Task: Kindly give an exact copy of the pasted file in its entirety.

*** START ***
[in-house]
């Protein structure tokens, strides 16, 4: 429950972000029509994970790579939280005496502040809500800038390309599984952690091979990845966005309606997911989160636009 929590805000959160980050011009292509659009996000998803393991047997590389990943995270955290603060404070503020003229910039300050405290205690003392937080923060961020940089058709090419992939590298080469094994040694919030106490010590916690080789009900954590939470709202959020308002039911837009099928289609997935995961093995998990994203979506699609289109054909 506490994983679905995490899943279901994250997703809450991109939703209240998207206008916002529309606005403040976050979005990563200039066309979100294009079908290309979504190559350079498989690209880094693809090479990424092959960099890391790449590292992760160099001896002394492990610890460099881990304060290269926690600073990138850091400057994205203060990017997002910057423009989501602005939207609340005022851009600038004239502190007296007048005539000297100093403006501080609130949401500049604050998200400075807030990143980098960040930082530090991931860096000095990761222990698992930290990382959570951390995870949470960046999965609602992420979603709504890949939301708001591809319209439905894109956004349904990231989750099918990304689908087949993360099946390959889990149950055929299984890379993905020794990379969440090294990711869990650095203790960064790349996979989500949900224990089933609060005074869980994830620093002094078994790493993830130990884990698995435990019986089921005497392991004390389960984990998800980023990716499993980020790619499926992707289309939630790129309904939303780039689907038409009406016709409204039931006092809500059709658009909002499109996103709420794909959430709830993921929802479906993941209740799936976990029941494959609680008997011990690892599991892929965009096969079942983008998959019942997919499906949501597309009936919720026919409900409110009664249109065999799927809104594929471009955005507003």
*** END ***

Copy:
[in-house]
């Protein structure tokens, strides 16, 4: 429950972000029509994970790579939280005496502040809500800038390309599984952690091979990845966005309606997911989160636009 929590805000959160980050011009292509659009996000998803393991047997590389990943995270955290603060404070503020003229910039300050405290205690003392937080923060961020940089058709090419992939590298080469094994040694919030106490010590916690080789009900954590939470709202959020308002039911837009099928289609997935995961093995998990994203979506699609289109054909 506490994983679905995490899943279901994250997703809450991109939703209240998207206008916002529309606005403040976050979005990563200039066309979100294009079908290309979504190559350079498989690209880094693809090479990424092959960099890391790449590292992760160099001896002394492990610890460099881990304060290269926690600073990138850091400057994205203060990017997002910057423009989501602005939207609340005022851009600038004239502190007296007048005539000297100093403006501080609130949401500049604050998200400075807030990143980098960040930082530090991931860096000095990761222990698992930290990382959570951390995870949470960046999965609602992420979603709504890949939301708001591809319209439905894109956004349904990231989750099918990304689908087949993360099946390959889990149950055929299984890379993905020794990379969440090294990711869990650095203790960064790349996979989500949900224990089933609060005074869980994830620093002094078994790493993830130990884990698995435990019986089921005497392991004390389960984990998800980023990716499993980020790619499926992707289309939630790129309904939303780039689907038409009406016709409204039931006092809500059709658009909002499109996103709420794909959430709830993921929802479906993941209740799936976990029941494959609680008997011990690892599991892929965009096969079942983008998959019942997919499906949501597309009936919720026919409900409110009664249109065999799927809104594929471009955005507003």